State’s latest battle over booze certain to be heated, costly

  • By Jerry Cornfield Herald Writer
  • Monday, September 19, 2011 12:01am
  • Local News

You can tell Washington’s latest ballot battle on booze is warming up by the increasing volume of commercials airing on television.

Voters can expect a multi-million dollar fight for their attention in the days ahead as supporters and opponents of the liquor privatization measure are each bac

ked by well-heeled corporate interests.

Already, those dueling on Initiative 1183 have raised $9.1 million, making it far and away the most expensive contest to be decided in November.

And the number is almost certain to rise because the same forces involved this year spent a combined $15 million in their scrap over a similarly intentioned initiative in 2010.

“This is going to be a hard fought campaign,” said Alex Fryer, spokesman for Protect Our Communities which opposes I-1183. “We are going to have the resources to get our message across.”

The group launched its first commercial Sept. 6 and Yes on 1183 coalition quickly responded with two television ads.

Neither Fryer nor coalition spokeswoman Kathryn Stenger would comment on whether they intend to air commercials right up until ballot counting begins Nov. 8.

“Voters will have an opportunity to see both sides of this issue,” Stenger said. “I’m as likely to share my playbook right now as Pete Carroll.”

Initiative 1183 aims to get the state out of the business of distributing and selling hard liquor. If passed, it requires all state-owned liquor stores be closed by June 2012 and allows booze to be sold in large supermarkets and warehouse retailers.

Costco is the main source of funding for the measure, providing the vast majority of the $4 million in cash and in kind contributions collected so far. While a chunk of that went to qualify the initiative, the coalition had roughly $1.5 million in the bank last week.

Protect Our Communities had raised $5 million and spent $1.1 million as of last week. Most of the money — $4.7 million — is from one source, the Wine & Spirits Wholesalers of America. Members of the trade association of liquor distributors worry they will lose revenue if the initiative passes because retailers can bypass them to acquire their product.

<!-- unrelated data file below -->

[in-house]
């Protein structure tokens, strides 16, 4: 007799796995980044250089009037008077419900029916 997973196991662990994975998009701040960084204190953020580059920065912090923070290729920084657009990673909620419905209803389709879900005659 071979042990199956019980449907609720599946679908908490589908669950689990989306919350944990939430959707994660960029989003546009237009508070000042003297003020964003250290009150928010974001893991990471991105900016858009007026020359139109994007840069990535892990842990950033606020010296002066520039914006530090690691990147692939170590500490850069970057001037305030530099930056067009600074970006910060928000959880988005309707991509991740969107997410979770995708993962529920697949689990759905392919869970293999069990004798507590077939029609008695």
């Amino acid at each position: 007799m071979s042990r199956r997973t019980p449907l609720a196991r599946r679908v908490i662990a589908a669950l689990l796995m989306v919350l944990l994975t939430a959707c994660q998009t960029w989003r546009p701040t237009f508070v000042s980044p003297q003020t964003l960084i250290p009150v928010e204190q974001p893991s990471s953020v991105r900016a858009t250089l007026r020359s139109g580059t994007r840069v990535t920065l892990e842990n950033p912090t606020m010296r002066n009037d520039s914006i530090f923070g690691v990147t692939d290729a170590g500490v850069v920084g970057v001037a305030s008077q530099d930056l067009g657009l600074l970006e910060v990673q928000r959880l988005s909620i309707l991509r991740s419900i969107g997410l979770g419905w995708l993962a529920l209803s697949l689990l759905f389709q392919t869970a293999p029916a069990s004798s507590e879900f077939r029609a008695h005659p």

Two other statewide initiatives on the ballot this year aren’t generating anywhere near the same amount of spending.

Initiative 1125, which deals with the setting of tolls and spending of toll revenue, is pushed by Mukilteo’s Tim Eyman and opposed by an alliance of business leaders, environmentalists and civic officials known as Keep Washington Rolling.

The coalition collected and spent millions of dollars in past election battles but had only raised $100,000 as of last week.

“We will have sufficient resources to communicate to voters the significance of the initiative,” said the group’s spokesman Sandeep Kaushik.

Eyman said his chief backer, Bellevue developer Kemper Freeman, will be willing to finance a response if needed.

“I get the sense he’d been willing to go dollar for dollar if anybody goes after this thing,” he said. “And with Kemper, if he’s in for a million, he’s in for three. He wants to see what the other side is doing.”

Initiative 1163 would require training and background checks for those working in adult family homes. Voters overwhelmingly passed a similar measure, Initiative 1029, in 2008.

It is underwritten by the Service Employees International Union, which spent $1.2 million to get it on the ballot.

While the union is prepared to spend vast sums to win it so far faces an opposition which had collected just $43,000 as of Friday.

“SEIU is a gigantic national organization,” said Cindi Laws, chairwoman of the group, People Protecting Our Seniors, which is opposing the initiative. “Our members don’t have the ability to write a million dollar check.”

Jerry Cornfield: 360-352-8623;

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